Because of their relatively longer life expectancy, pelvic fusion is almost always done for those with SMA after they lose the ability to walk.
In other respects, most spinal fusion operations are quite similar to one another. The operation usually takes from three to four hours, and is done under general anesthesia.
An understanding of the concerns of anesthesia for those with Duchenne has greatly lessened the risk of a condition known as malignant hyperthermia, in which the body temperature rises suddenly. Certain types of anesthetics can bring on this condition, which can be life-threatening. However, avoiding these anesthetics and carefully monitoring body temperature during surgery have all but removed this as a problem.
Fusion is the goal
During the operation, two separate processes occur. The first involves placement and wiring of the rods. The wires are passed from the rod into the joint between two vertebrae. They then are threaded into the rear of the spinal canal, the hollow tube through which the spinal cord passes. They travel next to the spinal cord, then re-emerge from the spinal canal at the next vertebral joint. The proximity of the wires to the spinal cord introduces an additional risk.
"Fortunately," Greene notes, "there is a layer of fat which acts as a protective layer between the spinal cord and our wires. I've never actually heard of the wires causing problems."
The second procedure treats the vertebrae to promote bone fusion. The protective coverings on the adjoining surfaces of the vertebrae are removed. Natural healing of this region usually leads to fusion of the two vertebrae.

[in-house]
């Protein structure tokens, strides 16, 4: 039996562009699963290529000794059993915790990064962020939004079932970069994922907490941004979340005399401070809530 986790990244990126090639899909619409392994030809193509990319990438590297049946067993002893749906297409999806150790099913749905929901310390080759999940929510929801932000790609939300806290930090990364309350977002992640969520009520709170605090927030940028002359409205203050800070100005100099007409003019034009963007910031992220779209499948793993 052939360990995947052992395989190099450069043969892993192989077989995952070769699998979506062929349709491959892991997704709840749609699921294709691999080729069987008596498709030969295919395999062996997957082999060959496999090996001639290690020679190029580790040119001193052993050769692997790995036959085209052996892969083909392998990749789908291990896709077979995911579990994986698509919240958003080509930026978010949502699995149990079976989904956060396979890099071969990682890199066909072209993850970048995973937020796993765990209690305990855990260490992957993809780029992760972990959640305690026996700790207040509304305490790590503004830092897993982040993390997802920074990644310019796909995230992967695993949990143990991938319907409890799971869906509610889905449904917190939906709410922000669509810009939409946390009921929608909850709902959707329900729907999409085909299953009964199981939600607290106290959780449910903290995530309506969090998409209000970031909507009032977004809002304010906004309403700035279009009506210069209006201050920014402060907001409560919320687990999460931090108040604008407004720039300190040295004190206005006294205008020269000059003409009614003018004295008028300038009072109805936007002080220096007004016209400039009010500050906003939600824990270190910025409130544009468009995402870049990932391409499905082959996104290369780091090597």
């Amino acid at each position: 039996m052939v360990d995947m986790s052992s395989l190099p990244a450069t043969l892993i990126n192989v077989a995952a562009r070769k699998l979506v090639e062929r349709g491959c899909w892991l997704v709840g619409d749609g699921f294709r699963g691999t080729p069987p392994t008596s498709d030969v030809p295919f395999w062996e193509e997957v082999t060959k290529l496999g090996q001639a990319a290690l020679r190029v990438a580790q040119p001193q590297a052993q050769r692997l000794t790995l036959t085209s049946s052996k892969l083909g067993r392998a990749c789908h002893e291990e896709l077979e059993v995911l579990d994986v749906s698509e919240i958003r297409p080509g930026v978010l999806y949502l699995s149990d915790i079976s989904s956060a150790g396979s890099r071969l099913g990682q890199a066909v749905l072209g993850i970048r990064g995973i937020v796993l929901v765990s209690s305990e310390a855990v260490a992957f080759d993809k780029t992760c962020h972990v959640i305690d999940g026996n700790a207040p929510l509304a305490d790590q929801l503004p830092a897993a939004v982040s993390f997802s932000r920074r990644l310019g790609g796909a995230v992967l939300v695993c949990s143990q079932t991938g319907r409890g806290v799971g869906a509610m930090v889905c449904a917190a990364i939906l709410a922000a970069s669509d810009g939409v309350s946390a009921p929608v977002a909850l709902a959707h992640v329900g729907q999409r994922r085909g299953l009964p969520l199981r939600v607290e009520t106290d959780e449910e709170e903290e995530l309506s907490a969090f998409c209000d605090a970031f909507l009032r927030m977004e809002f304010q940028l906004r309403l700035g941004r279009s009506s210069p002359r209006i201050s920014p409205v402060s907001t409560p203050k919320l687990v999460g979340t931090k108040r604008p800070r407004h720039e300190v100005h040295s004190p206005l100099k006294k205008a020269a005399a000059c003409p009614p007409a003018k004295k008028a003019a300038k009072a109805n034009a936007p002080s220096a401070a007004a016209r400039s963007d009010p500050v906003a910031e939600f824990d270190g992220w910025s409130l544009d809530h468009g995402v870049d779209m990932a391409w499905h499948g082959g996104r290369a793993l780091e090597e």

To increase the likelihood of fusion, small pieces of bone are usually grafted into place at these joints, to act as bridges between the vertebrae. In the early days of spinal fusion surgery, these pieces were removed from the patient's hip. Today, small fragments removed from the vertebrae themselves are used, or rice grain-size bone chips from the hospital bone bank are employed. Cleansed of blood and irradiated to destroy all the cells inside, they present no transplant difficulties.
The major surgical complication is blood loss. During the operation, between 3 and 6 liters are lost, and must be replaced by transfusion. Transfusions of this volume do lead to some post- operative complications, including pain and accumulation of fluid in the tissues near the surgical site.
Prednisone, one of only two medications shown to improve muscle strength in Duchenne, has the unfortunate side effect of thinning the mineral structure of bone. Miller says that "while prednisone certainly doesn't help the bone structure, my sense is that it doesn't make a big difference in how the surgery goes." He's concerned that long-term steroid use may lead to exceedingly soft bone.
Adjusting to changes